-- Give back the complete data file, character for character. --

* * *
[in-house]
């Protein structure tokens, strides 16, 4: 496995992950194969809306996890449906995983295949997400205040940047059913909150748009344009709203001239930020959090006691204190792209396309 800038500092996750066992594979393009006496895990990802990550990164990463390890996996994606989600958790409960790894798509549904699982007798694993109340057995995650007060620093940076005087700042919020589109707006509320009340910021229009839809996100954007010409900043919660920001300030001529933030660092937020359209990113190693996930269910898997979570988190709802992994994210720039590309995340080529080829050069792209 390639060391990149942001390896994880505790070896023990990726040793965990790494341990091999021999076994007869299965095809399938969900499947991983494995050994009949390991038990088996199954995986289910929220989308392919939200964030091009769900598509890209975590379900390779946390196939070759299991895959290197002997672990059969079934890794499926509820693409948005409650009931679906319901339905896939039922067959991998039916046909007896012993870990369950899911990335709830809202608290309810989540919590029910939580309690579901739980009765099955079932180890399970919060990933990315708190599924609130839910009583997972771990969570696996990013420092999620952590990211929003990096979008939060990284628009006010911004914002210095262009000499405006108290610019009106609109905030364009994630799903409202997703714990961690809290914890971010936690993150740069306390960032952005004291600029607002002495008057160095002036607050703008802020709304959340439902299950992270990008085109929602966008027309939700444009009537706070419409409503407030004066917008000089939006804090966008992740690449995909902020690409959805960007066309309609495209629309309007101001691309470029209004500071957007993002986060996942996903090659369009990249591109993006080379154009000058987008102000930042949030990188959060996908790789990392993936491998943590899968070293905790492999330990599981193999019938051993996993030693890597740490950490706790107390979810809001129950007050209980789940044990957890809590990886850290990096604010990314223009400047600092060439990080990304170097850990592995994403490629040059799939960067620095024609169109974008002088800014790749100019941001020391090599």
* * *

[in-house]
């Protein structure tokens, strides 16, 4: 496995992950194969809306996890449906995983295949997400205040940047059913909150748009344009709203001239930020959090006691204190792209396309 800038500092996750066992594979393009006496895990990802990550990164990463390890996996994606989600958790409960790894798509549904699982007798694993109340057995995650007060620093940076005087700042919020589109707006509320009340910021229009839809996100954007010409900043919660920001300030001529933030660092937020359209990113190693996930269910898997979570988190709802992994994210720039590309995340080529080829050069792209 390639060391990149942001390896994880505790070896023990990726040793965990790494341990091999021999076994007869299965095809399938969900499947991983494995050994009949390991038990088996199954995986289910929220989308392919939200964030091009769900598509890209975590379900390779946390196939070759299991895959290197002997672990059969079934890794499926509820693409948005409650009931679906319901339905896939039922067959991998039916046909007896012993870990369950899911990335709830809202608290309810989540919590029910939580309690579901739980009765099955079932180890399970919060990933990315708190599924609130839910009583997972771990969570696996990013420092999620952590990211929003990096979008939060990284628009006010911004914002210095262009000499405006108290610019009106609109905030364009994630799903409202997703714990961690809290914890971010936690993150740069306390960032952005004291600029607002002495008057160095002036607050703008802020709304959340439902299950992270990008085109929602966008027309939700444009009537706070419409409503407030004066917008000089939006804090966008992740690449995909902020690409959805960007066309309609495209629309309007101001691309470029209004500071957007993002986060996942996903090659369009990249591109993006080379154009000058987008102000930042949030990188959060996908790789990392993936491998943590899968070293905790492999330990599981193999019938051993996993030693890597740490950490706790107390979810809001129950007050209980789940044990957890809590990886850290990096604010990314223009400047600092060439990080990304170097850990592995994403490629040059799939960067620095024609169109974008002088800014790749100019941001020391090599």